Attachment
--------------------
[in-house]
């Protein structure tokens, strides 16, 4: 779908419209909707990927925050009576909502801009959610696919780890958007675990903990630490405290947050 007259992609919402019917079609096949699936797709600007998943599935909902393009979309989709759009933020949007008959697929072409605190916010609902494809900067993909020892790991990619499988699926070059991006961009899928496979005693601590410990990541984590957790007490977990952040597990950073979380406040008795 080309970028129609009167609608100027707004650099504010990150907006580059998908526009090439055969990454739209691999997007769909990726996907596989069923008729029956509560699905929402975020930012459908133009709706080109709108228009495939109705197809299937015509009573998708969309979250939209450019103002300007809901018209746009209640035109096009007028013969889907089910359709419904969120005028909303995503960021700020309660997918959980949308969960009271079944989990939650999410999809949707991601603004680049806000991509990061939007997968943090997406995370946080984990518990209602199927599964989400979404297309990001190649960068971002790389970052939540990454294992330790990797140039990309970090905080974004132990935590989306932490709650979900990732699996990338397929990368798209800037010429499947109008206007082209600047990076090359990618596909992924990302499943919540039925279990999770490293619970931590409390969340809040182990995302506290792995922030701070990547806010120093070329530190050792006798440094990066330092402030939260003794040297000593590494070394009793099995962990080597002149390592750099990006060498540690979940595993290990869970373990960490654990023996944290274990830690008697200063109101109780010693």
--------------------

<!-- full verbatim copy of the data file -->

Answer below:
[in-house]
């Protein structure tokens, strides 16, 4: 779908419209909707990927925050009576909502801009959610696919780890958007675990903990630490405290947050 007259992609919402019917079609096949699936797709600007998943599935909902393009979309989709759009933020949007008959697929072409605190916010609902494809900067993909020892790991990619499988699926070059991006961009899928496979005693601590410990990541984590957790007490977990952040597990950073979380406040008795 080309970028129609009167609608100027707004650099504010990150907006580059998908526009090439055969990454739209691999997007769909990726996907596989069923008729029956509560699905929402975020930012459908133009709706080109709108228009495939109705197809299937015509009573998708969309979250939209450019103002300007809901018209746009209640035109096009007028013969889907089910359709419904969120005028909303995503960021700020309660997918959980949308969960009271079944989990939650999410999809949707991601603004680049806000991509990061939007997968943090997406995370946080984990518990209602199927599964989400979404297309990001190649960068971002790389970052939540990454294992330790990797140039990309970090905080974004132990935590989306932490709650979900990732699996990338397929990368798209800037010429499947109008206007082209600047990076090359990618596909992924990302499943919540039925279990999770490293619970931590409390969340809040182990995302506290792995922030701070990547806010120093070329530190050792006798440094990066330092402030939260003794040297000593590494070394009793099995962990080597002149390592750099990006060498540690979940595993290990869970373990960490654990023996944290274990830690008697200063109101109780010693």